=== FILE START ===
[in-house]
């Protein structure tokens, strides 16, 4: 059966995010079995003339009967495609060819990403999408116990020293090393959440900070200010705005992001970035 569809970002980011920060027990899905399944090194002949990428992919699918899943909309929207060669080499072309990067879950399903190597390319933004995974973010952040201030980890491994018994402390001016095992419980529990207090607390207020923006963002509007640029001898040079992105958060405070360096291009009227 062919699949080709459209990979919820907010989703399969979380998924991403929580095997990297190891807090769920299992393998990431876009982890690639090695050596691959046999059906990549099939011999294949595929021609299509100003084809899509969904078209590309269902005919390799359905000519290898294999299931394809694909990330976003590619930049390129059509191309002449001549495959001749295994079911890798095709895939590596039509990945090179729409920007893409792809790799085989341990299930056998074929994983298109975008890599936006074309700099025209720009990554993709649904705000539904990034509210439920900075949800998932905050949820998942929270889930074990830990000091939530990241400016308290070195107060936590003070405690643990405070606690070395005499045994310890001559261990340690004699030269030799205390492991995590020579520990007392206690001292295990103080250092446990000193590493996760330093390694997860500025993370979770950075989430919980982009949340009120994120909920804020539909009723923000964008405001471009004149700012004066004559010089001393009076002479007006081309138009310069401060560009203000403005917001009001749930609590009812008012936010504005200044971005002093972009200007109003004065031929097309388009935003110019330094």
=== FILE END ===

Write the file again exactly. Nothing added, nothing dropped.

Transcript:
[in-house]
């Protein structure tokens, strides 16, 4: 059966995010079995003339009967495609060819990403999408116990020293090393959440900070200010705005992001970035 569809970002980011920060027990899905399944090194002949990428992919699918899943909309929207060669080499072309990067879950399903190597390319933004995974973010952040201030980890491994018994402390001016095992419980529990207090607390207020923006963002509007640029001898040079992105958060405070360096291009009227 062919699949080709459209990979919820907010989703399969979380998924991403929580095997990297190891807090769920299992393998990431876009982890690639090695050596691959046999059906990549099939011999294949595929021609299509100003084809899509969904078209590309269902005919390799359905000519290898294999299931394809694909990330976003590619930049390129059509191309002449001549495959001749295994079911890798095709895939590596039509990945090179729409920007893409792809790799085989341990299930056998074929994983298109975008890599936006074309700099025209720009990554993709649904705000539904990034509210439920900075949800998932905050949820998942929270889930074990830990000091939530990241400016308290070195107060936590003070405690643990405070606690070395005499045994310890001559261990340690004699030269030799205390492991995590020579520990007392206690001292295990103080250092446990000193590493996760330093390694997860500025993370979770950075989430919980982009949340009120994120909920804020539909009723923000964008405001471009004149700012004066004559010089001393009076002479007006081309138009310069401060560009203000403005917001009001749930609590009812008012936010504005200044971005002093972009200007109003004065031929097309388009935003110019330094």